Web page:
European Banking Authority Shares Blockchain DLT Impact in Trade & Finance to Banks
The European Banking Authority (EBA), which is one of the main regulatory agencies of the European Union, has recently warned European banks about the risks of using distributed ledger technology (blockchain) on trading and finances.
The stance of the organization is not very positive on this new technology, as the European Banking Authority reports there are major issues that could be potentially dangerous for banks that decide to use this technology: legal and regulatory uncertainties, heavy dependency on third party actors like the internet providers and the people or institutions that could act as nodes on the network.
EBA continues its report stating that fintech companies often do not warn the banks on these risks and the report also states that smart contract systems and blockchain technology can have an enormous impact on trading and customer due diligence procedures that is not yet fully realized by many companies.
Not All Bad But Definitely Not Good Enough
It is clear by reading the reports that, while the EBA is not 100% against the distributed ledger technology and acknowledges some of its advantages like reducing the time of the transactions and the costs, it also has “prudential risks” that cannot be ignored by banks.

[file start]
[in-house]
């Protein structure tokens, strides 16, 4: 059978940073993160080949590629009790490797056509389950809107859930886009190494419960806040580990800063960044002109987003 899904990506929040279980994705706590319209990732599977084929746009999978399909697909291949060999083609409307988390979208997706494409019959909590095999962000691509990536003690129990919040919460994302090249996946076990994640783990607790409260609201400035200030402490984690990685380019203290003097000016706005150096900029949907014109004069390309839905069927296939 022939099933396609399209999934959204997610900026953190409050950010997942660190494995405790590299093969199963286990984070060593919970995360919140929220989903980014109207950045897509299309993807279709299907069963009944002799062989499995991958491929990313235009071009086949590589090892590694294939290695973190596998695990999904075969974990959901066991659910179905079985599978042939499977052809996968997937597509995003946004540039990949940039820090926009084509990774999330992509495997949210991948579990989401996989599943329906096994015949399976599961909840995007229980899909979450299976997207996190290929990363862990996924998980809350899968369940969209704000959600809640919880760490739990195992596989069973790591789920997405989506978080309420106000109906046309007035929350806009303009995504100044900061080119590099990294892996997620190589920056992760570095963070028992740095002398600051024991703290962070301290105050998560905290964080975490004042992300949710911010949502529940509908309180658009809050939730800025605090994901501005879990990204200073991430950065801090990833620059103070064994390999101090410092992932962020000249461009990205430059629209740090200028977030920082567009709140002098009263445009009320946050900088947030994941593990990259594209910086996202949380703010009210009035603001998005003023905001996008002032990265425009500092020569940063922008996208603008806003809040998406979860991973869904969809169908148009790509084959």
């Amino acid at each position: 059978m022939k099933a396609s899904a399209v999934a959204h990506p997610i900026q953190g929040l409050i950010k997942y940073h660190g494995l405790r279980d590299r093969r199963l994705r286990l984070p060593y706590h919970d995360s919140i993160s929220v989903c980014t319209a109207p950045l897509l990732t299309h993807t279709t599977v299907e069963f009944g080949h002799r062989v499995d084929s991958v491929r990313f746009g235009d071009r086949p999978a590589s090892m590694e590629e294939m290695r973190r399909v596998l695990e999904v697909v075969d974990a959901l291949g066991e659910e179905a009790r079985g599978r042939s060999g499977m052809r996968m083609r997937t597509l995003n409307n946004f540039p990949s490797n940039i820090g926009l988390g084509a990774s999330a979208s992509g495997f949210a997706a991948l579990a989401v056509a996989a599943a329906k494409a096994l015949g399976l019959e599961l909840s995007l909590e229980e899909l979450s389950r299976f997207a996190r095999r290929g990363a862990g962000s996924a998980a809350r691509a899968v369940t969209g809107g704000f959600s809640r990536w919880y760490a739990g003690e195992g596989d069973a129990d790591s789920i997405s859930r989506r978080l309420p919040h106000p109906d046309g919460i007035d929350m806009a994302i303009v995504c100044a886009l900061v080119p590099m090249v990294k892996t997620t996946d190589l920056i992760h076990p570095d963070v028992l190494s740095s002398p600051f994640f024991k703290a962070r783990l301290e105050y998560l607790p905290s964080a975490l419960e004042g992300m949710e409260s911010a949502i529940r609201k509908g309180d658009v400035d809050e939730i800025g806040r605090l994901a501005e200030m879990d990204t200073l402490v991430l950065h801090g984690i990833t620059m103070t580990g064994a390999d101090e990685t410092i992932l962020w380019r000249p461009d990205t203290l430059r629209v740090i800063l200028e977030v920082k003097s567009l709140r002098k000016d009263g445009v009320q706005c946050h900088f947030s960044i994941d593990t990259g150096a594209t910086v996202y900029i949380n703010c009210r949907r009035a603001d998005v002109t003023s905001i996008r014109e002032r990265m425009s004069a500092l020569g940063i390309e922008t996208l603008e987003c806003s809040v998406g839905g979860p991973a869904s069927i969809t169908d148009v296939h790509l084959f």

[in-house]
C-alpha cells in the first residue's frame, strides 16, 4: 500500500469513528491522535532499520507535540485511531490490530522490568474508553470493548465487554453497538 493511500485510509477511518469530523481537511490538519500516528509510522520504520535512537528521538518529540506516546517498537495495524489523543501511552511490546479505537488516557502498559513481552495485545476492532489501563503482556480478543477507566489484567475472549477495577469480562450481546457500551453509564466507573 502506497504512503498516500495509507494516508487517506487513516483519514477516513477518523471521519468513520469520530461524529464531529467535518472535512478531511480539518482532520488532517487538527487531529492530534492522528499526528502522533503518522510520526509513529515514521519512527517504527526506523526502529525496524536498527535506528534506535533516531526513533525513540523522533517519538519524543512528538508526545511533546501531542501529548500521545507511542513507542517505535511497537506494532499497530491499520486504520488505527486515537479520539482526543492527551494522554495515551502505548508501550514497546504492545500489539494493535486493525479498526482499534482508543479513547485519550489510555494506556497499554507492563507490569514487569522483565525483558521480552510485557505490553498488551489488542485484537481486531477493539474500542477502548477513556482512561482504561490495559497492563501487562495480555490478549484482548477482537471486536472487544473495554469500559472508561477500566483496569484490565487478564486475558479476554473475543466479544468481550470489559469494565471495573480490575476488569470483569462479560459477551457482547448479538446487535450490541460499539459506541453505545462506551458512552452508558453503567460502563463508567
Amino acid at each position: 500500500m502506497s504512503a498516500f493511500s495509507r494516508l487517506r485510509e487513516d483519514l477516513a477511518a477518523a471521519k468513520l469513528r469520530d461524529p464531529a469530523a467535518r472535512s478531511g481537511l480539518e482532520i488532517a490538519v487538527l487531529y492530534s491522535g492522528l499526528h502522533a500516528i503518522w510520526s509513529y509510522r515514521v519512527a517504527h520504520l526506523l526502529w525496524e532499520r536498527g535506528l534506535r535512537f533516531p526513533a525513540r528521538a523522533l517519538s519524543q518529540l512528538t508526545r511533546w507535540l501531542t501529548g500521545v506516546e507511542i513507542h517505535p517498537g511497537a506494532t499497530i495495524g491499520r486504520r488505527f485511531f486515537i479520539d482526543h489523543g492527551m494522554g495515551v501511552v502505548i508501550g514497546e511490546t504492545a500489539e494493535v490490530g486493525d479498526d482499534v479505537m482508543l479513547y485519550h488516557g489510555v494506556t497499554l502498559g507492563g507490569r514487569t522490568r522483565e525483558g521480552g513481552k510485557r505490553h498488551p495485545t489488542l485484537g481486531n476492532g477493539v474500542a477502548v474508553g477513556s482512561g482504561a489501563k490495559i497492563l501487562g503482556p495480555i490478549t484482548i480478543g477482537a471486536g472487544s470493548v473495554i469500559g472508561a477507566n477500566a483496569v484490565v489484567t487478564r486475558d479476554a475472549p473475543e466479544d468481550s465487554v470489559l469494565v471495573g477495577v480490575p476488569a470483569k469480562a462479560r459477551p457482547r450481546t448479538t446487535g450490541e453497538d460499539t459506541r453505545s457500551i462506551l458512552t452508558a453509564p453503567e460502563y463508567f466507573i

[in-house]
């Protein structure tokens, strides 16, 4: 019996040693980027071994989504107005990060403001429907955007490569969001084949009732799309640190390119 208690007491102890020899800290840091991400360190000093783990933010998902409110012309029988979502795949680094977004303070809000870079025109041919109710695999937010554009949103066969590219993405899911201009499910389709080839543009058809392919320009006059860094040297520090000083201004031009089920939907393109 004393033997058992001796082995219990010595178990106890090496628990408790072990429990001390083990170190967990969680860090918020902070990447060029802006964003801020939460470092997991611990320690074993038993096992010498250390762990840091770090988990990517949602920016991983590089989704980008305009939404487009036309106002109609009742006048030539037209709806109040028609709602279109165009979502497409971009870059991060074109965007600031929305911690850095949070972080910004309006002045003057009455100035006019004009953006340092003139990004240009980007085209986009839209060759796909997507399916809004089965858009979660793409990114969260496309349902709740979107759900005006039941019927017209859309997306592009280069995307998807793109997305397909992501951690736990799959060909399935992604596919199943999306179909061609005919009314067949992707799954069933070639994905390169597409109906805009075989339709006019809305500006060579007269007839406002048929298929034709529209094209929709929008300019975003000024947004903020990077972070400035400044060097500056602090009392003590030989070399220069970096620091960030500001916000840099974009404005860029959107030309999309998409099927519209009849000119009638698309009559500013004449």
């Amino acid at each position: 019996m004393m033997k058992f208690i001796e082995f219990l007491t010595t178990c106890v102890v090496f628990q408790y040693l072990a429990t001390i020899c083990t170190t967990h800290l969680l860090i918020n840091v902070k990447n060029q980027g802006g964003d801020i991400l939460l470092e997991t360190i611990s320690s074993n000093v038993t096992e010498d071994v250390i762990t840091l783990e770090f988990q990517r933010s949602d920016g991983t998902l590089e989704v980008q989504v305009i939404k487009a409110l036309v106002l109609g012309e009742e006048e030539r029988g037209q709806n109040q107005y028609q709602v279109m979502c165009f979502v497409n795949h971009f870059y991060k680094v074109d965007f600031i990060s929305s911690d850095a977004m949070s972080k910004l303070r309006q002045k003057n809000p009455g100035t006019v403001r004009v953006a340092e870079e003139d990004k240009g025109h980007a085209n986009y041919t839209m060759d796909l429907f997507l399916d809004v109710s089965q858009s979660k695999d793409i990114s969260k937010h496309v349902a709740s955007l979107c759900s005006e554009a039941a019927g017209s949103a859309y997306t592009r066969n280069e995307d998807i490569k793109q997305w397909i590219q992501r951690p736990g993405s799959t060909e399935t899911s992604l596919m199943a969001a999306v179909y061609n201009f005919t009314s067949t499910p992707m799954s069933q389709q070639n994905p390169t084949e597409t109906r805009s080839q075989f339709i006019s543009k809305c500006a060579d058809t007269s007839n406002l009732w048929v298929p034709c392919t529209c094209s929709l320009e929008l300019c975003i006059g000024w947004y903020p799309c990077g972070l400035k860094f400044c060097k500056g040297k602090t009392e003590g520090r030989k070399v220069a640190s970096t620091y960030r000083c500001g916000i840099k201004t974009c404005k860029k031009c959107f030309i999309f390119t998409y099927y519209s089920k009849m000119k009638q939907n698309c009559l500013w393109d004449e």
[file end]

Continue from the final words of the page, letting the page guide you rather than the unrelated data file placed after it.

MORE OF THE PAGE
The EBA notes on the report that these technologies are still very new, so unforeseen risks arise due to the immaturity of the technology and that legal and regulation uncertainties can make the companies get in trouble with governments around the world by using this technology because many countries do not see the blockchain technology in a very positive light.
Another important concern of the institution is that the distributed ledger technology has problems with identifying anti money laundering and counterfeiting terrorist financing laws. As there is considerably less physical documents to be analyzed, this technology could easily be abused, the report affirms.
According to the organization, non-compliance with these laws could lead to severe fines, material financial impact and reputational consequences for the companies if they use the distributed ledger technology without ensuring certain steps to be compliant with the regulation that is used around the world to prevent these illegal actions.
The documents finishes by presenting two specific problems that could arise from the use of blockchain. One of them, very specific from this technology, is that the nodes that support the blockchain are less secure than they might seen initially and that this could mean that the clients of the company can be exposed to security flaws and people could illegitimately access the blockchain.
Another risk is that even if a company tries to comply with Know Your Customer procedures, the legislation about verifying customer data without the customer being present at the location is potentially risky. According to the document, it is unclear whether it could become a problem that the client is not physically present during the creation of accounts.